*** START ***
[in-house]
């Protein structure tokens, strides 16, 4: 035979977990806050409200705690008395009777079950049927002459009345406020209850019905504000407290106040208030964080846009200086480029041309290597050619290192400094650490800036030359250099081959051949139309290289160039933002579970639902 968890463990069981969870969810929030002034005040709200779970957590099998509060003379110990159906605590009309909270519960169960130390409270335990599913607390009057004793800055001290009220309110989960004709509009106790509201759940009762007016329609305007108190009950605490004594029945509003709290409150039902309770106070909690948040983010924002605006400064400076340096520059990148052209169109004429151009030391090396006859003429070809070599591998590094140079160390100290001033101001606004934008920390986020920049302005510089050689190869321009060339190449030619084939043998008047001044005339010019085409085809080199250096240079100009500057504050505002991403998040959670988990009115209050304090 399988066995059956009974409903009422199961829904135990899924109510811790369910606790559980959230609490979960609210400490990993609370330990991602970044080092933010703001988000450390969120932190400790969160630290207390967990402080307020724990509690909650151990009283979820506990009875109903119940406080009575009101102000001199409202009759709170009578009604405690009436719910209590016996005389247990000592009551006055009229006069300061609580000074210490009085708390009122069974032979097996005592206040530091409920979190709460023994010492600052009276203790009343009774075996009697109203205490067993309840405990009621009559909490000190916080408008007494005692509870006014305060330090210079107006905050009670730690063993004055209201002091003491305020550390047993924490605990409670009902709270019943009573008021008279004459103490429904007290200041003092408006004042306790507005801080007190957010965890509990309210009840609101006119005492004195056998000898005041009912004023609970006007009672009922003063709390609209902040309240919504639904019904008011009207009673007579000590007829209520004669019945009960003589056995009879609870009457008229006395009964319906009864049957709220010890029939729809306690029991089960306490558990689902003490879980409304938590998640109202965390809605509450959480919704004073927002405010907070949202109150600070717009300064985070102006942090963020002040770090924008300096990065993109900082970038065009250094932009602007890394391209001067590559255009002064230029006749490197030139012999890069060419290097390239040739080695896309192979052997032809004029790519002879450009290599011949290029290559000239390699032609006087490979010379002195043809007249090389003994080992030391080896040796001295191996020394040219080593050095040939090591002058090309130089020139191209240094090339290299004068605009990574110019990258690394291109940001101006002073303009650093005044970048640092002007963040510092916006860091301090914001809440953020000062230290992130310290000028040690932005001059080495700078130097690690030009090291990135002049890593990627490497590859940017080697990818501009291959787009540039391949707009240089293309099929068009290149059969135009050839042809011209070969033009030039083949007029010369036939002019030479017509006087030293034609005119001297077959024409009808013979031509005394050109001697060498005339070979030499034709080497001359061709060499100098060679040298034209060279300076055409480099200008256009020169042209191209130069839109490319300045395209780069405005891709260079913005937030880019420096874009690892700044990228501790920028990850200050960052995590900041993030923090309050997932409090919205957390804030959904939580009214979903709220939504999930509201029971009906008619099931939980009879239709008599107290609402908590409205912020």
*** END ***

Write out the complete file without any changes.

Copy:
[in-house]
């Protein structure tokens, strides 16, 4: 035979977990806050409200705690008395009777079950049927002459009345406020209850019905504000407290106040208030964080846009200086480029041309290597050619290192400094650490800036030359250099081959051949139309290289160039933002579970639902 968890463990069981969870969810929030002034005040709200779970957590099998509060003379110990159906605590009309909270519960169960130390409270335990599913607390009057004793800055001290009220309110989960004709509009106790509201759940009762007016329609305007108190009950605490004594029945509003709290409150039902309770106070909690948040983010924002605006400064400076340096520059990148052209169109004429151009030391090396006859003429070809070599591998590094140079160390100290001033101001606004934008920390986020920049302005510089050689190869321009060339190449030619084939043998008047001044005339010019085409085809080199250096240079100009500057504050505002991403998040959670988990009115209050304090 399988066995059956009974409903009422199961829904135990899924109510811790369910606790559980959230609490979960609210400490990993609370330990991602970044080092933010703001988000450390969120932190400790969160630290207390967990402080307020724990509690909650151990009283979820506990009875109903119940406080009575009101102000001199409202009759709170009578009604405690009436719910209590016996005389247990000592009551006055009229006069300061609580000074210490009085708390009122069974032979097996005592206040530091409920979190709460023994010492600052009276203790009343009774075996009697109203205490067993309840405990009621009559909490000190916080408008007494005692509870006014305060330090210079107006905050009670730690063993004055209201002091003491305020550390047993924490605990409670009902709270019943009573008021008279004459103490429904007290200041003092408006004042306790507005801080007190957010965890509990309210009840609101006119005492004195056998000898005041009912004023609970006007009672009922003063709390609209902040309240919504639904019904008011009207009673007579000590007829209520004669019945009960003589056995009879609870009457008229006395009964319906009864049957709220010890029939729809306690029991089960306490558990689902003490879980409304938590998640109202965390809605509450959480919704004073927002405010907070949202109150600070717009300064985070102006942090963020002040770090924008300096990065993109900082970038065009250094932009602007890394391209001067590559255009002064230029006749490197030139012999890069060419290097390239040739080695896309192979052997032809004029790519002879450009290599011949290029290559000239390699032609006087490979010379002195043809007249090389003994080992030391080896040796001295191996020394040219080593050095040939090591002058090309130089020139191209240094090339290299004068605009990574110019990258690394291109940001101006002073303009650093005044970048640092002007963040510092916006860091301090914001809440953020000062230290992130310290000028040690932005001059080495700078130097690690030009090291990135002049890593990627490497590859940017080697990818501009291959787009540039391949707009240089293309099929068009290149059969135009050839042809011209070969033009030039083949007029010369036939002019030479017509006087030293034609005119001297077959024409009808013979031509005394050109001697060498005339070979030499034709080497001359061709060499100098060679040298034209060279300076055409480099200008256009020169042209191209130069839109490319300045395209780069405005891709260079913005937030880019420096874009690892700044990228501790920028990850200050960052995590900041993030923090309050997932409090919205957390804030959904939580009214979903709220939504999930509201029971009906008619099931939980009879239709008599107290609402908590409205912020």